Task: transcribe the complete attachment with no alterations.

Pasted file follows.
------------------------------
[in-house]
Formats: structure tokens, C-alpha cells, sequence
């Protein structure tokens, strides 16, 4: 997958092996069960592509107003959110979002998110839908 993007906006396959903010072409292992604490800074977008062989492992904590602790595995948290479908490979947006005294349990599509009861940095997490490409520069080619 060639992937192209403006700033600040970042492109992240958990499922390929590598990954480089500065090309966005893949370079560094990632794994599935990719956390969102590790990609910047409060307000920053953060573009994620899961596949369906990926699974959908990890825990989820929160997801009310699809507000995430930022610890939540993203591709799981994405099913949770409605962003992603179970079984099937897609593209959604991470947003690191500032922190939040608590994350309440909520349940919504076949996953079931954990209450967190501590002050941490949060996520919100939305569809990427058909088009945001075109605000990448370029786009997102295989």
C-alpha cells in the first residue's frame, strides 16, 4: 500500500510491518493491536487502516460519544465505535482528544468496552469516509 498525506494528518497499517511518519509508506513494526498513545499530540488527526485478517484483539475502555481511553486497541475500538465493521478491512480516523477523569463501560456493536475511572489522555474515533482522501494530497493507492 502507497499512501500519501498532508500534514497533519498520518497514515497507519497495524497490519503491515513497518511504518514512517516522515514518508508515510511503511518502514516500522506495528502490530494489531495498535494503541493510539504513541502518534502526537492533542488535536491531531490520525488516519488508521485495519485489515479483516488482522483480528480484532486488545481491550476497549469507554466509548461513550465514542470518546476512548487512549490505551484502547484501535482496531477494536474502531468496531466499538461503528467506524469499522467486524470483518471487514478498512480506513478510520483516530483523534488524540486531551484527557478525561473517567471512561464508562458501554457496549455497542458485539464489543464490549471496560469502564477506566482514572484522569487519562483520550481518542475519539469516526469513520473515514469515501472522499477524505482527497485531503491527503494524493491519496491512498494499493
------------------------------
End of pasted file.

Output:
[in-house]
Formats: structure tokens, C-alpha cells, sequence
């Protein structure tokens, strides 16, 4: 997958092996069960592509107003959110979002998110839908 993007906006396959903010072409292992604490800074977008062989492992904590602790595995948290479908490979947006005294349990599509009861940095997490490409520069080619 060639992937192209403006700033600040970042492109992240958990499922390929590598990954480089500065090309966005893949370079560094990632794994599935990719956390969102590790990609910047409060307000920053953060573009994620899961596949369906990926699974959908990890825990989820929160997801009310699809507000995430930022610890939540993203591709799981994405099913949770409605962003992603179970079984099937897609593209959604991470947003690191500032922190939040608590994350309440909520349940919504076949996953079931954990209450967190501590002050941490949060996520919100939305569809990427058909088009945001075109605000990448370029786009997102295989």
C-alpha cells in the first residue's frame, strides 16, 4: 500500500510491518493491536487502516460519544465505535482528544468496552469516509 498525506494528518497499517511518519509508506513494526498513545499530540488527526485478517484483539475502555481511553486497541475500538465493521478491512480516523477523569463501560456493536475511572489522555474515533482522501494530497493507492 502507497499512501500519501498532508500534514497533519498520518497514515497507519497495524497490519503491515513497518511504518514512517516522515514518508508515510511503511518502514516500522506495528502490530494489531495498535494503541493510539504513541502518534502526537492533542488535536491531531490520525488516519488508521485495519485489515479483516488482522483480528480484532486488545481491550476497549469507554466509548461513550465514542470518546476512548487512549490505551484502547484501535482496531477494536474502531468496531466499538461503528467506524469499522467486524470483518471487514478498512480506513478510520483516530483523534488524540486531551484527557478525561473517567471512561464508562458501554457496549455497542458485539464489543464490549471496560469502564477506566482514572484522569487519562483520550481518542475519539469516526469513520473515514469515501472522499477524505482527497485531503491527503494524493491519496491512498494499493